May 27, 2016 | By Andre

3D printing hit the mainstream a few years ago thanks in part to the open-source 3D printer market. The origins of this transition had to do with expiring patents held by the traditionally held commercial 3D printing companies. Since then, several small businesses have sprung up around the emerging low-cost 3D printer market. Some of these companies embraced the open-source mentality, while others are seeking shelter with patents.

Well, recent developments brought on by the Michigan Technological University is guiding things back into the intended direction thanks to Franklin, the open-source wireless 3D printer controller.

What the controller does is allow the 3D print operator to control their 3D printer from any cellphone, tablet, or laptop from anywhere around the world. And while this isn’t the first tablet enabled 3D printer controller on the market, it is the first open-source one (although OctoPrint does support remote web-based printing).

Franklin (named after Benjamin Franklin who was hesitant to patent in his day) requires an app on your tablet or smartphone as well as dedicated firmware to be installed on your 3D printer. The team notes that “Franklin has the ability to recover from communication problems that we encountered when using low-cost welders to print steel and aluminum.”

It’s this recovery and streamlining for reliable 3D printing that is key to the team's code. They suggest g-code (the standard instruction set for 3D printing parts) is limited in how speedily it can communicate data to the 3D printer (or any CNC based coordinate technology for that matter). Franklin resolves with communication issues prevalent in wireless transfers with its server system that can handle multiple devices simultaneously.

Just like any good controller software out there, Franklin has temperature, GPIO and Stepper Motor options and the more I read into the research team's paper, I realize just about every aspect of their code is customizable for those able to get into the nitty gritty details of machine programming.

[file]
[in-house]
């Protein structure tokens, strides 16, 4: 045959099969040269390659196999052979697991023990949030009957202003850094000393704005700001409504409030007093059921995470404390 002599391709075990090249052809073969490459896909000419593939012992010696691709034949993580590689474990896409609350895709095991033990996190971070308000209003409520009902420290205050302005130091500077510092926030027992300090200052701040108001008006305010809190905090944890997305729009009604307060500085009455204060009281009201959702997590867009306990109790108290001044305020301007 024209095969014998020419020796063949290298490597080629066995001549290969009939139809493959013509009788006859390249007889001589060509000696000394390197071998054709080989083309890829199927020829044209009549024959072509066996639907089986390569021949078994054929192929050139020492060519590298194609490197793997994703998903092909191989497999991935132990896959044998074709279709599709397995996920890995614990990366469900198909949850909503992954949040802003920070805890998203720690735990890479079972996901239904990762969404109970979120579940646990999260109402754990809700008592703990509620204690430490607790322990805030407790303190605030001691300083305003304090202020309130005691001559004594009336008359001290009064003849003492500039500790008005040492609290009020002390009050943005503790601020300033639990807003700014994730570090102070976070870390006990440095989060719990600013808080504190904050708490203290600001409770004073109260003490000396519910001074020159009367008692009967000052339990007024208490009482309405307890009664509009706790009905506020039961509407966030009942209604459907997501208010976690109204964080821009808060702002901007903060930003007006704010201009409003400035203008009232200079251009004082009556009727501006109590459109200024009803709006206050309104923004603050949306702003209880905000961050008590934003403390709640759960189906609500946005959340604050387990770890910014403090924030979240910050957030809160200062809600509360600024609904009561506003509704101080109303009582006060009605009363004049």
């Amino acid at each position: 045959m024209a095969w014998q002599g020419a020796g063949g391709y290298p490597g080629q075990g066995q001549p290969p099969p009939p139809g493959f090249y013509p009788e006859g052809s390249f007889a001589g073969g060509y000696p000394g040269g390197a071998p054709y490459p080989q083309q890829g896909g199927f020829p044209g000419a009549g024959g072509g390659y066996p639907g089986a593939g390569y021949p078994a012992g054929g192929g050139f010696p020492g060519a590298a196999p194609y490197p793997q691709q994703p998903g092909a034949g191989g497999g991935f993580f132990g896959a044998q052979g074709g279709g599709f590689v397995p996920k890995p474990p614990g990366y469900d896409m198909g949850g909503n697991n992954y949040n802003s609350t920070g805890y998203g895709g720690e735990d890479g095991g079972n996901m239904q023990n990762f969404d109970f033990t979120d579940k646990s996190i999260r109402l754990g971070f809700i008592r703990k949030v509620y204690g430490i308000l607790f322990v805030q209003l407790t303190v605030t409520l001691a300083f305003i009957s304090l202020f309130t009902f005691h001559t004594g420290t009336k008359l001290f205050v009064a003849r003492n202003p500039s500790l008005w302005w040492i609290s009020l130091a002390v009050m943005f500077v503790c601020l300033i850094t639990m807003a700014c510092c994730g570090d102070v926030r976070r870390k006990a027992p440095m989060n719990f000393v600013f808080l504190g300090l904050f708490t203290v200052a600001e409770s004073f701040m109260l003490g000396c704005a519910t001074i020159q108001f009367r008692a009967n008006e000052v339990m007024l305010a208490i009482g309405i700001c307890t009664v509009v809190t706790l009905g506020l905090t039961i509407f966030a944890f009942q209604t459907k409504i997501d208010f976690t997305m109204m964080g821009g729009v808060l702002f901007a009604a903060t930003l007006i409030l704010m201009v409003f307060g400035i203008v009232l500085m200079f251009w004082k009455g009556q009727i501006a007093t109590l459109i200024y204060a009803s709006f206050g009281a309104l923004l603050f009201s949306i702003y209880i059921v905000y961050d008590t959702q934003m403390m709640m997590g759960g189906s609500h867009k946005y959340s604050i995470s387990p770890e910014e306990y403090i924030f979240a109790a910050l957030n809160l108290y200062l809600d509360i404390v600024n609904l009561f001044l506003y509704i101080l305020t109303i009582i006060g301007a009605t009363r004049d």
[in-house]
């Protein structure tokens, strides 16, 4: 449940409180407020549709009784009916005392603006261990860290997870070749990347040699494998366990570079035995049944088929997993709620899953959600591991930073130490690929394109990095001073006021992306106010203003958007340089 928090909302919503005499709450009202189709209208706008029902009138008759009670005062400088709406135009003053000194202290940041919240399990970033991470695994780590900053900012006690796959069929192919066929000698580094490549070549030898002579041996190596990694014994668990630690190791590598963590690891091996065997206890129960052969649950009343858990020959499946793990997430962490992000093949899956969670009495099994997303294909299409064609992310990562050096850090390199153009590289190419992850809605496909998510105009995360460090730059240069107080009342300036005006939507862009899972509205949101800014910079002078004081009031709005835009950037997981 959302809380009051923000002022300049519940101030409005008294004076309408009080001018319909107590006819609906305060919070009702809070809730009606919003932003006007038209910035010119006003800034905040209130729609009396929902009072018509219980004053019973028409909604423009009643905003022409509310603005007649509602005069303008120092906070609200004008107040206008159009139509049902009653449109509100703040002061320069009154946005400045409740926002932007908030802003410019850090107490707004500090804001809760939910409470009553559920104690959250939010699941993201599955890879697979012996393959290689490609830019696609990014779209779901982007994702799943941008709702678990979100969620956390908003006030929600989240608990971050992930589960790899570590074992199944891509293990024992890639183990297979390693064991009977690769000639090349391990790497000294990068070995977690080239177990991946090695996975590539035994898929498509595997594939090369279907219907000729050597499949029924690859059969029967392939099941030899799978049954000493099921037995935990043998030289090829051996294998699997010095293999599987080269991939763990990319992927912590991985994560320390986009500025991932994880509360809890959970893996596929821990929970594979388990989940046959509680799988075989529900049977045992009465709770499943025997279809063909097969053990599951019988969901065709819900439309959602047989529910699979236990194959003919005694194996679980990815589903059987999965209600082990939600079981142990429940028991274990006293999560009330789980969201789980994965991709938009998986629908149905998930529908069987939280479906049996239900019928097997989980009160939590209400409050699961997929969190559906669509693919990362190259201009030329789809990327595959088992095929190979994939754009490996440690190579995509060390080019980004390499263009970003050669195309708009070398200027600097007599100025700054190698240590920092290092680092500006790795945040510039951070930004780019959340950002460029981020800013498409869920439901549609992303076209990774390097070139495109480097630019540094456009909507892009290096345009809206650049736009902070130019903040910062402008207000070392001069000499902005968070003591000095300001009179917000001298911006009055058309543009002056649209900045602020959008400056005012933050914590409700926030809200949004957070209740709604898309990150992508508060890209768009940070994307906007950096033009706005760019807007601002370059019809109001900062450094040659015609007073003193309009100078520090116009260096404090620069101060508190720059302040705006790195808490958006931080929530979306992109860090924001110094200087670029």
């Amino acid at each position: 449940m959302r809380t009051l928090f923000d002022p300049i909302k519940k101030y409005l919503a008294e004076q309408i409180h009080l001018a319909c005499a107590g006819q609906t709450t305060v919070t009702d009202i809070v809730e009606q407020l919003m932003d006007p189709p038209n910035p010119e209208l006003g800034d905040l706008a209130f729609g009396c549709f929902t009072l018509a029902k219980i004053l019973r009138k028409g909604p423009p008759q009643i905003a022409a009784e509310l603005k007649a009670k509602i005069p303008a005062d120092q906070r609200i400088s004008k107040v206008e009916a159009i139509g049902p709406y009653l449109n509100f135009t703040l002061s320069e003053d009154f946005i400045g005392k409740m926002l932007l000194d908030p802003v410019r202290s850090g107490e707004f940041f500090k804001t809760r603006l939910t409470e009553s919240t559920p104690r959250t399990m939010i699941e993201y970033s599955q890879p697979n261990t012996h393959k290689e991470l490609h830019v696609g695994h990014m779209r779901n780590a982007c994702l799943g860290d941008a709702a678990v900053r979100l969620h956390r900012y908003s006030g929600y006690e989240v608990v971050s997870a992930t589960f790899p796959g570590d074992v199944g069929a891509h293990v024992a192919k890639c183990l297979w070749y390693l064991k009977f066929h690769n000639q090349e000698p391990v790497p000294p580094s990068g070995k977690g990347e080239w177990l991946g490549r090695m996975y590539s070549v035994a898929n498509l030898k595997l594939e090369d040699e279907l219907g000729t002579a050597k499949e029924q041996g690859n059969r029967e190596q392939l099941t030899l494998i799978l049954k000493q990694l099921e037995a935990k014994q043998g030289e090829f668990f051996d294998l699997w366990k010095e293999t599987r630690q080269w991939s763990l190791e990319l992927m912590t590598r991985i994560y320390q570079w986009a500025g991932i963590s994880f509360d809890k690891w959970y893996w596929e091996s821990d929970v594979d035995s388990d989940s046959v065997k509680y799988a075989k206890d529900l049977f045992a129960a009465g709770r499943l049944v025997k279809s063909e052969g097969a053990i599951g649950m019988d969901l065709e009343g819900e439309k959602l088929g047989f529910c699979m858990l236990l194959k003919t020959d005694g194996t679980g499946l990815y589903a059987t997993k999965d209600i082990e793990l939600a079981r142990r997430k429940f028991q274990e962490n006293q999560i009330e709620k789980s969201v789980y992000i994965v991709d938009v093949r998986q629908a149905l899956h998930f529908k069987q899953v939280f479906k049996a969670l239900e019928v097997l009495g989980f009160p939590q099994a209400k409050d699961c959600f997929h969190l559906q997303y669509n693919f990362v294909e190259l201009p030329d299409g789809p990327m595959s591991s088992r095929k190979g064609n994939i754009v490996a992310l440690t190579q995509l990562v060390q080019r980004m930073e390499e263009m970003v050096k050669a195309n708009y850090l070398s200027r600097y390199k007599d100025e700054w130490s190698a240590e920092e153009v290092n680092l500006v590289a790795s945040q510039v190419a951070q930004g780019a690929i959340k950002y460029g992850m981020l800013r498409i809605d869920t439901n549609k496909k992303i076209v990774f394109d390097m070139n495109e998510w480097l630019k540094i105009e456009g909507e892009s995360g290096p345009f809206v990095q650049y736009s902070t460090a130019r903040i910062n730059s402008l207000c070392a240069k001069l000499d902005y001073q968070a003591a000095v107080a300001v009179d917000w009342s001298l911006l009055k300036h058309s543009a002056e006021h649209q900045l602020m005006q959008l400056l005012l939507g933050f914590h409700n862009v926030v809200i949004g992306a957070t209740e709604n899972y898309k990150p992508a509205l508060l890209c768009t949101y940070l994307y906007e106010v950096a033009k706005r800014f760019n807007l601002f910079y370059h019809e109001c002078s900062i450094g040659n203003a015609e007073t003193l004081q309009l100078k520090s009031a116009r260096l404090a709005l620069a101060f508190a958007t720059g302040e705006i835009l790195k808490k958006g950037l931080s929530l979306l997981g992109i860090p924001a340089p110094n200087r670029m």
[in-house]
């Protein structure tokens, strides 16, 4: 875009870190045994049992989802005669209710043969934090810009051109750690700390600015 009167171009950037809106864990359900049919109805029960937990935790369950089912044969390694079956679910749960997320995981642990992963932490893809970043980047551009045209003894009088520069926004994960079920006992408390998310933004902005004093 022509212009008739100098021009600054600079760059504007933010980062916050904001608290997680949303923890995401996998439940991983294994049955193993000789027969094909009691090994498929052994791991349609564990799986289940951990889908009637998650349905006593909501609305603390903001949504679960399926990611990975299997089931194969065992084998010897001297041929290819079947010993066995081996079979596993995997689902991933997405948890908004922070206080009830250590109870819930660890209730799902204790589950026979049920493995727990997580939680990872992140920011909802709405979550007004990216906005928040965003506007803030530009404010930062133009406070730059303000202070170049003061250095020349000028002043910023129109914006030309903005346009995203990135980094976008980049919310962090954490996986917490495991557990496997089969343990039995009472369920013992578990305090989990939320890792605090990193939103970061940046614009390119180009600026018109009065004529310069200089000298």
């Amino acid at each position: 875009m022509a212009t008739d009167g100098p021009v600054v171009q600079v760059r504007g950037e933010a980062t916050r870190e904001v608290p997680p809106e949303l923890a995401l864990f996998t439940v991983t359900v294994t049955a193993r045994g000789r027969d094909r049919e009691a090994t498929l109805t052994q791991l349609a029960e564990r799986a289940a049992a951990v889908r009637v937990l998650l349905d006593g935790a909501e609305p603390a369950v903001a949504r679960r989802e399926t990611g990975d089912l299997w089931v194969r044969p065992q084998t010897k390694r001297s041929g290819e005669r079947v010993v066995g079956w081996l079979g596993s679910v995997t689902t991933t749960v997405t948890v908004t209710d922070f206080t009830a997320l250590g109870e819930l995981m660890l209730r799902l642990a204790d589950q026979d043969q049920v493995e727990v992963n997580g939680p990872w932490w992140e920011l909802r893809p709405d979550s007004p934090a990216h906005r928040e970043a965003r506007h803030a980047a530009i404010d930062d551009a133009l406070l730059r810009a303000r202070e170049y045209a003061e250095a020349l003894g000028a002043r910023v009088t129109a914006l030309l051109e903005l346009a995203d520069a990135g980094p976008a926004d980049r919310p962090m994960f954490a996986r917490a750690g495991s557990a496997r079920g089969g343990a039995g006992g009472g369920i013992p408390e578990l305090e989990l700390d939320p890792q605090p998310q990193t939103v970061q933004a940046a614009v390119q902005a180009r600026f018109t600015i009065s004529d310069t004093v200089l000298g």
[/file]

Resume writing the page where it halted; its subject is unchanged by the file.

Bas Wijnen, PhD candidate student and lead coder of Franklin suggests, “Franklin was developed as a software platform. It is scriptable – it is not a single-use piece of software. It can easily be integrated into anyone else’s projects. It makes your computer a general purpose machine that can help you make anything you can think of.”

I’m been so far removed from the open-source 3D printer world in my daily life that it’s a relief to see how much cross functionality their Franklin system allows for. Wijnen continues that “we have used it for plastic 3D printing on Cartesian and delta machines, laser welding, PCB micromilling, digital microscopy, vinyl cutting, plotting, food printing, embroidery and of course weld-based metal 3D printing.”

The thought of using my Makerbot software on any other 3D printer, let alone laser cutters and the like is somewhat of an outlandish thought because the closed nature of that brand. Franklin allows all manner of communication to take place from a single driver and that’s definitely something that should be commended.

 

 

Posted in 3D Software

 

 

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